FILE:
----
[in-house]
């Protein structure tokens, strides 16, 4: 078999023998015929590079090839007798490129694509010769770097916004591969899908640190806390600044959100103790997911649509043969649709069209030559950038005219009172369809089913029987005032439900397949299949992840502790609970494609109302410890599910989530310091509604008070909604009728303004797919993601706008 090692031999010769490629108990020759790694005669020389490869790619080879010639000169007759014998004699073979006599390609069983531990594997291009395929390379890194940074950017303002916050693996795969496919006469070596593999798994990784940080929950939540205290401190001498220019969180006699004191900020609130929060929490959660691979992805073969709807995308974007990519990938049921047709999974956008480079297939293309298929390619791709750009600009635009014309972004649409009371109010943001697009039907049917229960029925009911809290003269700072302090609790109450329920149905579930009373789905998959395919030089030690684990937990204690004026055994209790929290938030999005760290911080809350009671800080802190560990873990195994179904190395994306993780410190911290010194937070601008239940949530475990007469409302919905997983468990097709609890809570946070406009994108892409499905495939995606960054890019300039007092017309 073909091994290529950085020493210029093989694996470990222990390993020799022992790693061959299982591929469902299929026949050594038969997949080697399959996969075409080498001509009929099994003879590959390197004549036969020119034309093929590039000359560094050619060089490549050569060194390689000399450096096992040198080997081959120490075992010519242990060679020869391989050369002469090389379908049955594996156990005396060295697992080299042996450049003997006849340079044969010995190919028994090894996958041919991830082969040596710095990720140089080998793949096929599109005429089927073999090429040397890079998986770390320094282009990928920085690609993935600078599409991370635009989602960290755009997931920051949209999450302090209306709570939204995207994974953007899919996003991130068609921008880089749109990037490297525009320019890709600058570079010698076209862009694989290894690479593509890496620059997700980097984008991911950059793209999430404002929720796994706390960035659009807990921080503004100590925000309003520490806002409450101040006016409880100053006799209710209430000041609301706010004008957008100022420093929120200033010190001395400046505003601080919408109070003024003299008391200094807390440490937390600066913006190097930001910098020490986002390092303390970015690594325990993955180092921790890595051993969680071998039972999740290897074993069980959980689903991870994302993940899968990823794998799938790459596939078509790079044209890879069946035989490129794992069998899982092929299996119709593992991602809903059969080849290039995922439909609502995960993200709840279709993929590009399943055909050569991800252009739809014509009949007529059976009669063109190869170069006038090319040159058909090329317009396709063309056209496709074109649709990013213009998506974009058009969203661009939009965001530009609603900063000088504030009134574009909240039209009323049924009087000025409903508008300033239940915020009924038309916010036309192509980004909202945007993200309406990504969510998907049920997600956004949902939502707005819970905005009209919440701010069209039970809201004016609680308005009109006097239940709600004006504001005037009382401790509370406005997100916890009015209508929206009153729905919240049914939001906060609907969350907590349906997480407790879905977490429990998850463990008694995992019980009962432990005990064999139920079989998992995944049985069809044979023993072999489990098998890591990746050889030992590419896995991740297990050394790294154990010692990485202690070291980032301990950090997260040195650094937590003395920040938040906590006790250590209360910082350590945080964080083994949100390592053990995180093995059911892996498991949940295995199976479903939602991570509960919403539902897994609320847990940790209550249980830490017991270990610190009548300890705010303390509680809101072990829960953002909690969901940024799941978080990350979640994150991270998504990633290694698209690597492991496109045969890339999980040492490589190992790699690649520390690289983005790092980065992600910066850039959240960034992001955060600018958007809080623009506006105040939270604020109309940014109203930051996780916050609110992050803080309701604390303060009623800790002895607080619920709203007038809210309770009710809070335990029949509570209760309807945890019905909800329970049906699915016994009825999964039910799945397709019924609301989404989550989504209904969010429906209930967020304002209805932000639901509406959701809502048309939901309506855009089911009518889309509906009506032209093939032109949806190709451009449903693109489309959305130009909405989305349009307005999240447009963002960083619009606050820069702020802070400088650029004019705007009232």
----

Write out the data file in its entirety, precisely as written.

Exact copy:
[in-house]
């Protein structure tokens, strides 16, 4: 078999023998015929590079090839007798490129694509010769770097916004591969899908640190806390600044959100103790997911649509043969649709069209030559950038005219009172369809089913029987005032439900397949299949992840502790609970494609109302410890599910989530310091509604008070909604009728303004797919993601706008 090692031999010769490629108990020759790694005669020389490869790619080879010639000169007759014998004699073979006599390609069983531990594997291009395929390379890194940074950017303002916050693996795969496919006469070596593999798994990784940080929950939540205290401190001498220019969180006699004191900020609130929060929490959660691979992805073969709807995308974007990519990938049921047709999974956008480079297939293309298929390619791709750009600009635009014309972004649409009371109010943001697009039907049917229960029925009911809290003269700072302090609790109450329920149905579930009373789905998959395919030089030690684990937990204690004026055994209790929290938030999005760290911080809350009671800080802190560990873990195994179904190395994306993780410190911290010194937070601008239940949530475990007469409302919905997983468990097709609890809570946070406009994108892409499905495939995606960054890019300039007092017309 073909091994290529950085020493210029093989694996470990222990390993020799022992790693061959299982591929469902299929026949050594038969997949080697399959996969075409080498001509009929099994003879590959390197004549036969020119034309093929590039000359560094050619060089490549050569060194390689000399450096096992040198080997081959120490075992010519242990060679020869391989050369002469090389379908049955594996156990005396060295697992080299042996450049003997006849340079044969010995190919028994090894996958041919991830082969040596710095990720140089080998793949096929599109005429089927073999090429040397890079998986770390320094282009990928920085690609993935600078599409991370635009989602960290755009997931920051949209999450302090209306709570939204995207994974953007899919996003991130068609921008880089749109990037490297525009320019890709600058570079010698076209862009694989290894690479593509890496620059997700980097984008991911950059793209999430404002929720796994706390960035659009807990921080503004100590925000309003520490806002409450101040006016409880100053006799209710209430000041609301706010004008957008100022420093929120200033010190001395400046505003601080919408109070003024003299008391200094807390440490937390600066913006190097930001910098020490986002390092303390970015690594325990993955180092921790890595051993969680071998039972999740290897074993069980959980689903991870994302993940899968990823794998799938790459596939078509790079044209890879069946035989490129794992069998899982092929299996119709593992991602809903059969080849290039995922439909609502995960993200709840279709993929590009399943055909050569991800252009739809014509009949007529059976009669063109190869170069006038090319040159058909090329317009396709063309056209496709074109649709990013213009998506974009058009969203661009939009965001530009609603900063000088504030009134574009909240039209009323049924009087000025409903508008300033239940915020009924038309916010036309192509980004909202945007993200309406990504969510998907049920997600956004949902939502707005819970905005009209919440701010069209039970809201004016609680308005009109006097239940709600004006504001005037009382401790509370406005997100916890009015209508929206009153729905919240049914939001906060609907969350907590349906997480407790879905977490429990998850463990008694995992019980009962432990005990064999139920079989998992995944049985069809044979023993072999489990098998890591990746050889030992590419896995991740297990050394790294154990010692990485202690070291980032301990950090997260040195650094937590003395920040938040906590006790250590209360910082350590945080964080083994949100390592053990995180093995059911892996498991949940295995199976479903939602991570509960919403539902897994609320847990940790209550249980830490017991270990610190009548300890705010303390509680809101072990829960953002909690969901940024799941978080990350979640994150991270998504990633290694698209690597492991496109045969890339999980040492490589190992790699690649520390690289983005790092980065992600910066850039959240960034992001955060600018958007809080623009506006105040939270604020109309940014109203930051996780916050609110992050803080309701604390303060009623800790002895607080619920709203007038809210309770009710809070335990029949509570209760309807945890019905909800329970049906699915016994009825999964039910799945397709019924609301989404989550989504209904969010429906209930967020304002209805932000639901509406959701809502048309939901309506855009089911009518889309509906009506032209093939032109949806190709451009449903693109489309959305130009909405989305349009307005999240447009963002960083619009606050820069702020802070400088650029004019705007009232």